A lot has changed with building websites over the years. Back when we first started in 2005, you needed to know how to code in order to build a website. The process of setting up a server, configuring the platform (or coding the environment), and setting up hosting was involved. This didn't even include design and functionality requirements, which often had to be custom built.
Now, website builders have made it so they are beginner-friendly, and they handle a lot of the more complex parts that are involved with a website (security, hosting, page load speed, etc.) There's now templates available, and it's much easier to change your color scheme, fonts and design elements.
This means that you have more control over your website, and don't have to pay an arm and a leg to get online. We hope this post encourages entrepreneurs and small business owners to take the next step and get themselves online!
Here's an overview of the best website builders for small businesses in 2022:
As a Wix Legend Expert, we'll be the first to say we're a little biased here, but after using countless platforms over the 17 years we've been in business, Wix has become our favorite platform for small businesses.
Wix makes getting a professional, easy-to-navigate website online fast. They have the Wix Editor and Editor X available, which provides an adaptive design option - sometimes referred to as "absolute positioning" (the site will be mobile friendly across devices, but not responsive), as well as a responsive option with Editor X. The drag and drop editor might take some time to learn if you're new to a web builder, but once you do, you'll have a ton of freedom with the designs you can create.
They also offer great performance with fast loading speeds, built-in SEO capabilities to optimize your site for search, site security, multi-cloud hosting to ensure your website stays up even during spikes of traffic, and providing accessibility tools so you can make your site accessible to all.
Squarespace is like Wix in that it's a hosted website builder that comes with built-in options such as pre-built templates, blogging capability, portfolios, SEO & marketing tools. You don't have to worry about updating plugins, and your design will be responsive (rather than adaptive like Wix).
The downside when compared to Wix is that there are more options for customization with Wix than with Squarespace. Many of the websites you'll see on Squarespace are more design or portfolio based with unique layouts. Now this offers a unique look and feel, but as a result, many websites end up being more difficult to navigate. This can impact user engagement and on-site conversions.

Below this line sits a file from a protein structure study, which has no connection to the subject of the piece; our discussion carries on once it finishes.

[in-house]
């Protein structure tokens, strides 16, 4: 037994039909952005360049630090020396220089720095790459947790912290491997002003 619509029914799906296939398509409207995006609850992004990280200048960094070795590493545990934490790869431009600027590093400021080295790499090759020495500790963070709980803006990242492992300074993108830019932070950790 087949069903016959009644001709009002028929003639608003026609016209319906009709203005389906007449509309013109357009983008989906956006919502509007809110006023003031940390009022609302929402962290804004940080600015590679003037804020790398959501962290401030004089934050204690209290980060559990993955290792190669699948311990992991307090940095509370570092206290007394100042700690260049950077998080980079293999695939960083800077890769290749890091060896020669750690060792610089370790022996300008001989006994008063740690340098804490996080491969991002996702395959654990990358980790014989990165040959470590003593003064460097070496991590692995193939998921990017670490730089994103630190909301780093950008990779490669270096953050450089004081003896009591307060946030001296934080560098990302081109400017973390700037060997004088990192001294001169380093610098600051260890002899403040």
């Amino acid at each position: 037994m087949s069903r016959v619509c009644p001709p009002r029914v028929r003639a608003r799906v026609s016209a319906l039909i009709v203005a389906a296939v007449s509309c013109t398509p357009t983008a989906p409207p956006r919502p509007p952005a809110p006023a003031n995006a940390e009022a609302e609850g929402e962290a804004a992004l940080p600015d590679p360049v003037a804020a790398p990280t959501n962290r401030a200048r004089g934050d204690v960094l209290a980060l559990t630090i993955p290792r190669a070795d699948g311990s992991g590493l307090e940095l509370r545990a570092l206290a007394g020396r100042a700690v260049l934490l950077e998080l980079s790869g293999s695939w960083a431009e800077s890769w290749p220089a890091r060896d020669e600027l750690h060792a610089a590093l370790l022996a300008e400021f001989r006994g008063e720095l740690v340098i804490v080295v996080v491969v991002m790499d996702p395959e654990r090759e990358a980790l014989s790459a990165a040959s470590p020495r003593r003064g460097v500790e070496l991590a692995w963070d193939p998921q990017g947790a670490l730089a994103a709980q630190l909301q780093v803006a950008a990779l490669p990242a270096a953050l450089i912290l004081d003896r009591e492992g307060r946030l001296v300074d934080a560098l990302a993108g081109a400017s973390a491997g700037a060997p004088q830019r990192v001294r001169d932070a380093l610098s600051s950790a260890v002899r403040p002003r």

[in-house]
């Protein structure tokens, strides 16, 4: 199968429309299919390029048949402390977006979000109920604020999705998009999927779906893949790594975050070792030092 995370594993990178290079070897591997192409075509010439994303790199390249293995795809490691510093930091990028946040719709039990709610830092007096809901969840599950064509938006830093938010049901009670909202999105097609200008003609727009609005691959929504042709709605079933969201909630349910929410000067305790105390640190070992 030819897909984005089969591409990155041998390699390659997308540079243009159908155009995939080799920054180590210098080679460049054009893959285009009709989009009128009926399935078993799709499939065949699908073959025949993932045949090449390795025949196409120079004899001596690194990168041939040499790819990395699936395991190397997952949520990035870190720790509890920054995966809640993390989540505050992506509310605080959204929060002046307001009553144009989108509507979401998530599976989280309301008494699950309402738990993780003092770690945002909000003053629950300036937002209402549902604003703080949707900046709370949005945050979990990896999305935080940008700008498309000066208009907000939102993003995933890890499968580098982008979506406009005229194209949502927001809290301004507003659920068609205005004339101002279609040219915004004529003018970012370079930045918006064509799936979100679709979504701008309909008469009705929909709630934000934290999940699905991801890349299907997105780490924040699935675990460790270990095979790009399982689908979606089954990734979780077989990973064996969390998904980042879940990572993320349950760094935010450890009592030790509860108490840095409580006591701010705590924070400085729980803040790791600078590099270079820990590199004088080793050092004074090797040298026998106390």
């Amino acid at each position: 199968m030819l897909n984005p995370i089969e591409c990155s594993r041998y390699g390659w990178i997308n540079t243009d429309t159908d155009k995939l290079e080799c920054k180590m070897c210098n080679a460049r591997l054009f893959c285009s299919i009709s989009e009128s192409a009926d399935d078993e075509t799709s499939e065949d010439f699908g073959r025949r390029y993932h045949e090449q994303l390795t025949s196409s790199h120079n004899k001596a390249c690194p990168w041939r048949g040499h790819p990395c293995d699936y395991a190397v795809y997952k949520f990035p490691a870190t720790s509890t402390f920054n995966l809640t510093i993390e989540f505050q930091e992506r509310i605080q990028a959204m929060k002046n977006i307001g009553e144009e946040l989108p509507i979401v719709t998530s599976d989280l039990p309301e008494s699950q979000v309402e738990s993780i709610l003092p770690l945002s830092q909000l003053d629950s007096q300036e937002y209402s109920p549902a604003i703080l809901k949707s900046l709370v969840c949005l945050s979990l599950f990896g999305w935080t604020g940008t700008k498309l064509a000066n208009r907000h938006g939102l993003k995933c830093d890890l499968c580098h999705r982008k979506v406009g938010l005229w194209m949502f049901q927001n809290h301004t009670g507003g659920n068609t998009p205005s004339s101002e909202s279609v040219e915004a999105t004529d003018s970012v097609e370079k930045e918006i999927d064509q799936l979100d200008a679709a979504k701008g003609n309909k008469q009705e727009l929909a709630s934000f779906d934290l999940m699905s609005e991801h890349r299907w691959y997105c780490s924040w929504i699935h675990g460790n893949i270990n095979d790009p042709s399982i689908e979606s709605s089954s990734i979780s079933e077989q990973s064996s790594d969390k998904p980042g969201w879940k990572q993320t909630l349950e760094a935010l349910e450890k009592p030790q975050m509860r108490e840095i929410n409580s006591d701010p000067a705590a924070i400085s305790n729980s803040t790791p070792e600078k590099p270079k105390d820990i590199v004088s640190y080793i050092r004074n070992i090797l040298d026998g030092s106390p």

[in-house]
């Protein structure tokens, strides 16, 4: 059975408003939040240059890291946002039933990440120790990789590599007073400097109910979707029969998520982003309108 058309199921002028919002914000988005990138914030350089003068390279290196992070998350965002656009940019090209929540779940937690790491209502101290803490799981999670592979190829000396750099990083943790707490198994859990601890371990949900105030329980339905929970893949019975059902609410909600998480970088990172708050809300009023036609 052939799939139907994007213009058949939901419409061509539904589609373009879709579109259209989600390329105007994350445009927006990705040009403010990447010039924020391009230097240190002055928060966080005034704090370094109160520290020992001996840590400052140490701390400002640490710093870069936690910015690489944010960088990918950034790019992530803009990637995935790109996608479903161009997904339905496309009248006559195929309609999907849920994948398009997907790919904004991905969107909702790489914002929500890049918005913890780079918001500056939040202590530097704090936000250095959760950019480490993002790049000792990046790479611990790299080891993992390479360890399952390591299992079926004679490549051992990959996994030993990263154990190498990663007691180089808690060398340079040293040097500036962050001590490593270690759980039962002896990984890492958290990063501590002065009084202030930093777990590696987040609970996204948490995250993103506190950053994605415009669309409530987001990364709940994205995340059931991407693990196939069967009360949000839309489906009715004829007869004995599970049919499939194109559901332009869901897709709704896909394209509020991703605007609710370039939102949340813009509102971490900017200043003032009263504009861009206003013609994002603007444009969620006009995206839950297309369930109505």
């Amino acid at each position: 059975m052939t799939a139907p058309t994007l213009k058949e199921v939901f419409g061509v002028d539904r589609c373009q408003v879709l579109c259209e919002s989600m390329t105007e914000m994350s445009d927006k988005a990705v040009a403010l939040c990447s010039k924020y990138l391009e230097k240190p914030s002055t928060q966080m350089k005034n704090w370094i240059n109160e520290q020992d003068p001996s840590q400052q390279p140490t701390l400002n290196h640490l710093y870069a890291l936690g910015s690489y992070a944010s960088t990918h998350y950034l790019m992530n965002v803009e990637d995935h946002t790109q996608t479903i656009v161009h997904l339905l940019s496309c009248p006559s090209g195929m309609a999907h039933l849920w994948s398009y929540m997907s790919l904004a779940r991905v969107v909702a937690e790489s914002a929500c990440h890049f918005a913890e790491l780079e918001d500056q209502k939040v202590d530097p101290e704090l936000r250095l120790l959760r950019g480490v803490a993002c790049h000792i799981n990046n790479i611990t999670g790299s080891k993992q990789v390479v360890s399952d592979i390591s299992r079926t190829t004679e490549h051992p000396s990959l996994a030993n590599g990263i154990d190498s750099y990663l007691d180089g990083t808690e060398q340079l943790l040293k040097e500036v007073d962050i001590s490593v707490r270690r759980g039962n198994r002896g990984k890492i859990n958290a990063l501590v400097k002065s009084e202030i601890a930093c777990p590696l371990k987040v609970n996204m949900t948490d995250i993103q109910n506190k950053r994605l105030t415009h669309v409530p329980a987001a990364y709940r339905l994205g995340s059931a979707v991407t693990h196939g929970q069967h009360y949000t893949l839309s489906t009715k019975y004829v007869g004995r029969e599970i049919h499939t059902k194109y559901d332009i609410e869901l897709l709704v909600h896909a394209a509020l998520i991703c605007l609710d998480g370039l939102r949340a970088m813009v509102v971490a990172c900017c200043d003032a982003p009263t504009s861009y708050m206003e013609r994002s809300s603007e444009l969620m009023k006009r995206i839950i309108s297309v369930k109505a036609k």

Both Wix and Squarespace offer access to stock photography with free image options, as well as the choice of purchasing stock photography. This makes populating your site with content quick and easy.
We like that both Wix and Squarespace gives more control to the small business owner. Rather than feeling beholden to a developer or agency, you can learn how to make updates and market your website yourself. It is our belief that this is incredibly important before you decide to hire someone inhouse, or delegate managing and marketing your website, so you have a solid foundation of your platform and how marketing works.
Unlike Wix, Squarespace does not offer a free plan, but instead a time-limited free trail.
WordPress is different from Wix and Squarespace in that it's an open source platform that is going to require either you or a developer to maintain the environment.
Unlike both Wix and Squarespace, WordPress gives you the option of switching between templates. It's not to say that you can't create a new design with Wix or Squarespace, but it's not as easy to do a complete redesign.
There is a steeper learning curve with WordPress than there is with the other two platforms. If you want a drag and drop style editor with WordPress, you'll have to find a plugin that works with your environment. A few examples of these are Divi, Beaver Builder, and Elementor.
This being said, what you get with WordPress is more customization when it comes to design and functionality. If you are someone who is very particular about how their site looks or functions, and is not willing to compromise and use existing tech, WordPress might be the better option for you.
Just keep in mind that there will be more costs involved to build, host, maintain and update your WordPress site.
Focus on Making Progress & Getting Online
Whichever website builder you end up choosing, focus on seeing it through and get online. You'll never know if your business idea has potential until you launch your website and start promoting it.
So many business owners get hung up on making their website "perfect" that they put off launching until their resources and passion eventually runs out. Instead, get your site online and start gathering valuable data so you can make data-driven improvements. This also means that you can be building awareness and making money in the meantime!
Need Help Creating Your Website?
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